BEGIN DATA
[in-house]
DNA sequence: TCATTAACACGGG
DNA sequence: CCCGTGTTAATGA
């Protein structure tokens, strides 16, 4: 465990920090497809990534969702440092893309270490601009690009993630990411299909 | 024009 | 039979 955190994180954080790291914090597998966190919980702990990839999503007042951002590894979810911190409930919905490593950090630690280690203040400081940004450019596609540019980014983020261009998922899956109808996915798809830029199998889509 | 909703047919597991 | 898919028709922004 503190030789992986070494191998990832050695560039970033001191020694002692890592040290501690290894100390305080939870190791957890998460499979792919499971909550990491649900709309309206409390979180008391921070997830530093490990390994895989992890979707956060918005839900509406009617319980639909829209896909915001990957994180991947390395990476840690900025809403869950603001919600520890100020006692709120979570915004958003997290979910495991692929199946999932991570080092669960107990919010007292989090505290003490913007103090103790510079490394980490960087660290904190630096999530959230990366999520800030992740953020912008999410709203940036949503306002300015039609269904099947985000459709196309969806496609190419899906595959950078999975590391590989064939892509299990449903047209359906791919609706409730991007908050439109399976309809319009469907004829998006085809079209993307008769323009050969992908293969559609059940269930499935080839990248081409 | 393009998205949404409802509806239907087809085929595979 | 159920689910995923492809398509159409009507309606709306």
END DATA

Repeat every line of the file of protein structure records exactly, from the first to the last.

[in-house]
DNA sequence: TCATTAACACGGG
DNA sequence: CCCGTGTTAATGA
């Protein structure tokens, strides 16, 4: 465990920090497809990534969702440092893309270490601009690009993630990411299909 | 024009 | 039979 955190994180954080790291914090597998966190919980702990990839999503007042951002590894979810911190409930919905490593950090630690280690203040400081940004450019596609540019980014983020261009998922899956109808996915798809830029199998889509 | 909703047919597991 | 898919028709922004 503190030789992986070494191998990832050695560039970033001191020694002692890592040290501690290894100390305080939870190791957890998460499979792919499971909550990491649900709309309206409390979180008391921070997830530093490990390994895989992890979707956060918005839900509406009617319980639909829209896909915001990957994180991947390395990476840690900025809403869950603001919600520890100020006692709120979570915004958003997290979910495991692929199946999932991570080092669960107990919010007292989090505290003490913007103090103790510079490394980490960087660290904190630096999530959230990366999520800030992740953020912008999410709203940036949503306002300015039609269904099947985000459709196309969806496609190419899906595959950078999975590391590989064939892509299990449903047209359906791919609706409730991007908050439109399976309809319009469907004829998006085809079209993307008769323009050969992908293969559609059940269930499935080839990248081409 | 393009998205949404409802509806239907087809085929595979 | 159920689910995923492809398509159409009507309606709306």